Cyrus Hamlin (professor)

Cyrus Hamlin (1936 – January 19, 2011)[1] was a Yale professor emeritus who is well-recognized for his contributions to the study of European Romanticism and literary theory.

Early lifeEdit

Hamlin was born in New Haven, Connecticut and attended Phillips Exeter and Harvard College, where he graduated magna cum laude. He was a descendant of Cyrus Hamlin (general).

Academic careerEdit

His lengthy academic career began at Yale, where he earned his doctorate in 1963. At the University of Toronto, he taught English and comparative literature for twelve years before returning to Yale in 1982, where he became an honorary member of Manuscript Society. Hamlin was an accomplished lecturer and visiting professor in a great many universities, including Boston University, University of California, San Diego, Oxford, Harvard, the Free University in Berlin, and the Universities of Heidelberg and Bologna.

His teaching focus was on Goethe, but it also covered many other literary forms and theories; among them were Wagner and Brecht's theater and opera, hermeneutics, Biblical literature, and Classical Greek literature. He retired from teaching in 2006.[2]

Hamlin held quite a few administrative appointments, ranging from chairing the graduate program in comparative literature at the University of Toronto to directing the Special Programs in the Humanities to chairing committees for language studies and theater studies at Yale College. He was the co-founder of the undergraduate Program in Literary Studies, and served as president of the Elizabethan Club and the Manuscript Society, chair of the board of Jonathan Edwards Trust, and a member of the Beinecke Library Faculty Advisory Committee. In addition, he held the role of coordinator and moderator for the Stage-Talk Forums at Long Wharf Theater.[3]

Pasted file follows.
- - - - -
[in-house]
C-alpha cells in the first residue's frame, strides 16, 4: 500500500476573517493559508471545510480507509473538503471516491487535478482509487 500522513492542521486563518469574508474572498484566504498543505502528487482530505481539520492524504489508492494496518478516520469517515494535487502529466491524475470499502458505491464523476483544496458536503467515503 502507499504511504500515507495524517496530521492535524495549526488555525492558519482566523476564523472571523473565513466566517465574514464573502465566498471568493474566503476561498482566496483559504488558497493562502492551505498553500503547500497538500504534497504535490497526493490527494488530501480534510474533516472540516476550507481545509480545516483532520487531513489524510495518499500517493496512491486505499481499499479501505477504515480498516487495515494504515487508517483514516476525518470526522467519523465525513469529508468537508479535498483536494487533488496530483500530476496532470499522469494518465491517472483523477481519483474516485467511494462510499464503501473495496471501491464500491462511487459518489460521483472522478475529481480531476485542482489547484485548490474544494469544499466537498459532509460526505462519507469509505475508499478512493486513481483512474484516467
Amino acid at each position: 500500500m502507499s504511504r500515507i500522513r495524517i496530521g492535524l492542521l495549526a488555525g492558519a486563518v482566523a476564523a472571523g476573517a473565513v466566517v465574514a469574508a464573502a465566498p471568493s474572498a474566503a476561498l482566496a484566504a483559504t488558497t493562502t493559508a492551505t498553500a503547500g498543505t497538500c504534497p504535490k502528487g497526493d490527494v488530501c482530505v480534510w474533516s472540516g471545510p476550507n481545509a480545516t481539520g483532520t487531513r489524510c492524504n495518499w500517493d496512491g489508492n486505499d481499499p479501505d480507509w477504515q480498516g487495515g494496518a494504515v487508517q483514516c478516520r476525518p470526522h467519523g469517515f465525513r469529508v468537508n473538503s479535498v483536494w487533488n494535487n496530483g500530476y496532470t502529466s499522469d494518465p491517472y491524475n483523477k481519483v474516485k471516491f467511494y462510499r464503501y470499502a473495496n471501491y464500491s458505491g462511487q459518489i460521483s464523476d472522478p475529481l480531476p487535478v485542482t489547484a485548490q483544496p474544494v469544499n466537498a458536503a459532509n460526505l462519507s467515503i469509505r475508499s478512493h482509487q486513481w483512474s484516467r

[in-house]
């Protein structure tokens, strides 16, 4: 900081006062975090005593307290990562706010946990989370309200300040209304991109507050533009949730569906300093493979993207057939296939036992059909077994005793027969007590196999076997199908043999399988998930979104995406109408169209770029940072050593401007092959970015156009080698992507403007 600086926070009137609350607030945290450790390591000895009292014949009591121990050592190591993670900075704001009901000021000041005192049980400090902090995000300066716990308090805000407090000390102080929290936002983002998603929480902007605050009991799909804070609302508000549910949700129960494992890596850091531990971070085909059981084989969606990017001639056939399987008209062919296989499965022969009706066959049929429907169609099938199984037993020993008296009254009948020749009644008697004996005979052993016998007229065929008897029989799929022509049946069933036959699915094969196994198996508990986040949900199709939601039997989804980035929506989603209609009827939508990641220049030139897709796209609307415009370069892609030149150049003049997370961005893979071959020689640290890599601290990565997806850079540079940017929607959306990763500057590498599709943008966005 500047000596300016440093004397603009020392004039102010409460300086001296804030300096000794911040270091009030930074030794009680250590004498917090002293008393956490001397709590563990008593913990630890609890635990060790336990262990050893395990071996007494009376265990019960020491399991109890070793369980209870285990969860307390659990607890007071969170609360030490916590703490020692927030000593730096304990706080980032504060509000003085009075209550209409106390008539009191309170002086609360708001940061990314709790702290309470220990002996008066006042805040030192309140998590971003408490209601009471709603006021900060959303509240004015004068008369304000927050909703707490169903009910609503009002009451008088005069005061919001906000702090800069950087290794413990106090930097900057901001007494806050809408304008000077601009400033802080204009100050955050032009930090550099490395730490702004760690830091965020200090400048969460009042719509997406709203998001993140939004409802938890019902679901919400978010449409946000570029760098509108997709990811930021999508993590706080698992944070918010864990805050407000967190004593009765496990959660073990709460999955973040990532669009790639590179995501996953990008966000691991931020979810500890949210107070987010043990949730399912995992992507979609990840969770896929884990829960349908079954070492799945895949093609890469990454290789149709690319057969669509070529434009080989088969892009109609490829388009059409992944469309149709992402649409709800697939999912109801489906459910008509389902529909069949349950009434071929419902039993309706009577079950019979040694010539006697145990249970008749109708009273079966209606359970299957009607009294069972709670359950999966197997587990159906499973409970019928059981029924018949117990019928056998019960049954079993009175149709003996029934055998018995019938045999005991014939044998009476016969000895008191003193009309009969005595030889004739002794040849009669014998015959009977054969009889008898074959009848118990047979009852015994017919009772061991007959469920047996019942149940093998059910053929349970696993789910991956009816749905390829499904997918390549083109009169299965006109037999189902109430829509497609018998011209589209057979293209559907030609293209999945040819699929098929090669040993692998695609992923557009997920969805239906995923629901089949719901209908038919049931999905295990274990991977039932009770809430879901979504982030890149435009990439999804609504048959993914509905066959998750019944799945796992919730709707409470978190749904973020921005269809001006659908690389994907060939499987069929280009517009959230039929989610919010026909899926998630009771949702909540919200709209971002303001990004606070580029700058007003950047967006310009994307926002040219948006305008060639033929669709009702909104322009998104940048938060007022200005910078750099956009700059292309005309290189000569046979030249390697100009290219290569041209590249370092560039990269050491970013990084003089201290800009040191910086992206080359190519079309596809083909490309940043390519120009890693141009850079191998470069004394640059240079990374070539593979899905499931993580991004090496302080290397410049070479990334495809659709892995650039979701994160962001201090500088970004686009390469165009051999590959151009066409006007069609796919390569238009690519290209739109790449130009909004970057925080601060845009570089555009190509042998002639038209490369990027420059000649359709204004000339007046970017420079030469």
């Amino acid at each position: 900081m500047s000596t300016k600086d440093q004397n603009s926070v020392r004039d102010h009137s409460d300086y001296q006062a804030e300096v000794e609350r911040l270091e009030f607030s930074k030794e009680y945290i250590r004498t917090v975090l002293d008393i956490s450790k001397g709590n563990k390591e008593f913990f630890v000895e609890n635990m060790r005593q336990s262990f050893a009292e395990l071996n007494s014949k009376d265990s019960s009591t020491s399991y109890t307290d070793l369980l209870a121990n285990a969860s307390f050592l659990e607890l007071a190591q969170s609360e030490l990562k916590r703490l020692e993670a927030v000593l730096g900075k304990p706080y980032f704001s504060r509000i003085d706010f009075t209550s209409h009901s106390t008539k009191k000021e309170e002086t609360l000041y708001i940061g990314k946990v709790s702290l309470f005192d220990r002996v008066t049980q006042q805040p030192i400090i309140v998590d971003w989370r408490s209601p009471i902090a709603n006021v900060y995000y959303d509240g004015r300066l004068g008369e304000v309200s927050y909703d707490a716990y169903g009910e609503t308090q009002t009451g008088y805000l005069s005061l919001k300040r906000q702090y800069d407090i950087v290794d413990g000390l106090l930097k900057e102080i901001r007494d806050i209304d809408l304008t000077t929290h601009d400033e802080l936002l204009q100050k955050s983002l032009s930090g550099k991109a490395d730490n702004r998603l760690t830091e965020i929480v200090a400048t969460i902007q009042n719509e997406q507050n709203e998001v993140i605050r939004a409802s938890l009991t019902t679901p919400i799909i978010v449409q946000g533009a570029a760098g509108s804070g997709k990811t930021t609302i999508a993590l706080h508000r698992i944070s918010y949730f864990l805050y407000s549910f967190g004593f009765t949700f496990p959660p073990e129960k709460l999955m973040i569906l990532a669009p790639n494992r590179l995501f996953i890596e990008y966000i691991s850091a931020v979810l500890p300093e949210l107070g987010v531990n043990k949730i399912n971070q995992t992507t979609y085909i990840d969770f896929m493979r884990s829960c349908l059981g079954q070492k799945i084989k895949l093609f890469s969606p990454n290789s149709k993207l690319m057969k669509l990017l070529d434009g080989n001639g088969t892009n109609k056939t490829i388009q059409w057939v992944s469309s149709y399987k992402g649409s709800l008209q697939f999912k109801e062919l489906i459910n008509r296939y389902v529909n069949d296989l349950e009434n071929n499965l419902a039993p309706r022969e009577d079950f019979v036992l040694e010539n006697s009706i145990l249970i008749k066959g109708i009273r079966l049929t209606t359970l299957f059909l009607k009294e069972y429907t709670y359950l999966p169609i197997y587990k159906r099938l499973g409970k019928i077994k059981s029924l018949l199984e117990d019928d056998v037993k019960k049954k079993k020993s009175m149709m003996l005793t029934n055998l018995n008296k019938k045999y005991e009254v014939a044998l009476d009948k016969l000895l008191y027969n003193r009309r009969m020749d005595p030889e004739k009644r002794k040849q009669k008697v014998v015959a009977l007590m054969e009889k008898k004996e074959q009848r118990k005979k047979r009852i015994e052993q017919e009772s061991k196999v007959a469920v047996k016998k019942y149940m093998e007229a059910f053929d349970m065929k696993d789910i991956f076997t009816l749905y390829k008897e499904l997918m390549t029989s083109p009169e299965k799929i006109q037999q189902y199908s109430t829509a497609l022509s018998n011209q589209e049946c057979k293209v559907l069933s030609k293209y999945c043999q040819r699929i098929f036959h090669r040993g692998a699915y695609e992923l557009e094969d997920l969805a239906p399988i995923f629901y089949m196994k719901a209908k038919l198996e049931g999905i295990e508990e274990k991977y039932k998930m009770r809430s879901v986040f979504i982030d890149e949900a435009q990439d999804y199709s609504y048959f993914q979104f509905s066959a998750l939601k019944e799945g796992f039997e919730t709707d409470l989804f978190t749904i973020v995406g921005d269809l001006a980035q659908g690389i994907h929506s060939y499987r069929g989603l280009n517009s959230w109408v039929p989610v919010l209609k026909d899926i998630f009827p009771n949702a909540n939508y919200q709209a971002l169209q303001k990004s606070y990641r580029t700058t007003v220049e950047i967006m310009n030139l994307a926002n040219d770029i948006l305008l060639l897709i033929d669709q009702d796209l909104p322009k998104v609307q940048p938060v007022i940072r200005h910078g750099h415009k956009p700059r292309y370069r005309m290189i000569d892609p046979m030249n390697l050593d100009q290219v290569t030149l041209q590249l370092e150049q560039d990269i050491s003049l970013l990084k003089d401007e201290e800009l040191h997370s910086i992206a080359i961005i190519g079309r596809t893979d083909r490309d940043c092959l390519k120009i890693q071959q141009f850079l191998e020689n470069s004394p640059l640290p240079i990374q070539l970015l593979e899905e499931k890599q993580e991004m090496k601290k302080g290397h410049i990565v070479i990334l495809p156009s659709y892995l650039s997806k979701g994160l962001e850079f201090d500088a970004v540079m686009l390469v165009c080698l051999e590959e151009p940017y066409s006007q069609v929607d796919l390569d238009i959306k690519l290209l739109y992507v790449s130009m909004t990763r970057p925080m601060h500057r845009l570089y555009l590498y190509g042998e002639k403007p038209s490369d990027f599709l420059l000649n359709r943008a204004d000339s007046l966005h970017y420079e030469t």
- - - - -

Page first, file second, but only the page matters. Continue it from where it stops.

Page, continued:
Early publications of his focused on the poetry of Friedrich Hölderlin, on Goethe's "Faust" and on the poetics of European Romanticism. Hamlin was the general editor of the Suhrkamp edition of Goethe in English in 12 volumes, and the editor with commentary of the Norton Critical Edition of Goethe's "Faust." His essays on the poetics of Romanticism are collected in a volume titled "Hermeneutics of Form" (1998), and most recently[when?] he co-edited "Symbolic Forms and Cultural Studies: Ernst Cassirer's Theory of Culture." As a passionate Wagnerian, he also wrote and lectured widely on Wagner's operas. Among his other projects were conducting a study of major cultural institutions founded in Berlin from 1810 to 1830, and writing a series of essays on the Bible as literature.[4]


He died on January 19, 2011. A memorial service was held in Yale's Battell Chapel on February 19, 2011. In the summer of 2012, his ashes were buried in Somesville, Maine.


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